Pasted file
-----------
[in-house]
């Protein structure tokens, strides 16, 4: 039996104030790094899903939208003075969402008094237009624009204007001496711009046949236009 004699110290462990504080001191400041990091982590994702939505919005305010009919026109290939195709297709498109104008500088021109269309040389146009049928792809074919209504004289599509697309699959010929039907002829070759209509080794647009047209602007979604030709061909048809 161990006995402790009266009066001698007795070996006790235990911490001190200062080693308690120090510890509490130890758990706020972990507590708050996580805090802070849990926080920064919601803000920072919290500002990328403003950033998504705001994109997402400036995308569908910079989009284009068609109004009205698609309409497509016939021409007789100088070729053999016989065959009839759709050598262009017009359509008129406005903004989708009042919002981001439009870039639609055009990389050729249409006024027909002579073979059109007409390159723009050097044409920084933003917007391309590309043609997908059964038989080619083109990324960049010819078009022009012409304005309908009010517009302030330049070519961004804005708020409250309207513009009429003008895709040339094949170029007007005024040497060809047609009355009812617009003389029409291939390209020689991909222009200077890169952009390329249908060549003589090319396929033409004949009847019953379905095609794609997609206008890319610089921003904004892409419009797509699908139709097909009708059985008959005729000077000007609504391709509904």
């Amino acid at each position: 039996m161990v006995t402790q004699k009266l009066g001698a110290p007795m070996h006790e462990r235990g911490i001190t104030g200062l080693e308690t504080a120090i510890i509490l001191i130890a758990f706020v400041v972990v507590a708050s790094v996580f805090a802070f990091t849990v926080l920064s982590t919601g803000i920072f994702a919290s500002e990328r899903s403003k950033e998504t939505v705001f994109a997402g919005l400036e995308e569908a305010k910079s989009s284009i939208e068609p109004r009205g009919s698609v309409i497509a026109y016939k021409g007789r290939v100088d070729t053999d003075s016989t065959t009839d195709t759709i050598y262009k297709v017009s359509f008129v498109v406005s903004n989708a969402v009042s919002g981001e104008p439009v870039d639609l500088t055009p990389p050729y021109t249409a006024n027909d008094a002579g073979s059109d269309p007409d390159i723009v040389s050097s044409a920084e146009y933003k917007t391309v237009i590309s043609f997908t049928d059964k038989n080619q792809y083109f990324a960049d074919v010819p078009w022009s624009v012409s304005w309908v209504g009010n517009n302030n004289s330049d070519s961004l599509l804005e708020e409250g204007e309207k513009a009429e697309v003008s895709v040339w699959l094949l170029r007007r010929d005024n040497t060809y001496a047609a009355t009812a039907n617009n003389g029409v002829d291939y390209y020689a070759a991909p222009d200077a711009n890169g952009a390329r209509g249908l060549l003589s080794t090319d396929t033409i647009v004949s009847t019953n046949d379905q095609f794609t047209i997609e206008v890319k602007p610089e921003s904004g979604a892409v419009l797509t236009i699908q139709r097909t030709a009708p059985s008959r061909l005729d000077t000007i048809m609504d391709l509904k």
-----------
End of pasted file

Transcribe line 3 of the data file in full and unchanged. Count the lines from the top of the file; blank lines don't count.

């Amino acid at each position: 039996m161990v006995t402790q004699k009266l009066g001698a110290p007795m070996h006790e462990r235990g911490i001190t104030g200062l080693e308690t504080a120090i510890i509490l001191i130890a758990f706020v400041v972990v507590a708050s790094v996580f805090a802070f990091t849990v926080l920064s982590t919601g803000i920072f994702a919290s500002e990328r899903s403003k950033e998504t939505v705001f994109a997402g919005l400036e995308e569908a305010k910079s989009s284009i939208e068609p109004r009205g009919s698609v309409i497509a026109y016939k021409g007789r290939v100088d070729t053999d003075s016989t065959t009839d195709t759709i050598y262009k297709v017009s359509f008129v498109v406005s903004n989708a969402v009042s919002g981001e104008p439009v870039d639609l500088t055009p990389p050729y021109t249409a006024n027909d008094a002579g073979s059109d269309p007409d390159i723009v040389s050097s044409a920084e146009y933003k917007t391309v237009i590309s043609f997908t049928d059964k038989n080619q792809y083109f990324a960049d074919v010819p078009w022009s624009v012409s304005w309908v209504g009010n517009n302030n004289s330049d070519s961004l599509l804005e708020e409250g204007e309207k513009a009429e697309v003008s895709v040339w699959l094949l170029r007007r010929d005024n040497t060809y001496a047609a009355t009812a039907n617009n003389g029409v002829d291939y390209y020689a070759a991909p222009d200077a711009n890169g952009a390329r209509g249908l060549l003589s080794t090319d396929t033409i647009v004949s009847t019953n046949d379905q095609f794609t047209i997609e206008v890319k602007p610089e921003s904004g979604a892409v419009l797509t236009i699908q139709r097909t030709a009708p059985s008959r061909l005729d000077t000007i048809m609504d391709l509904k």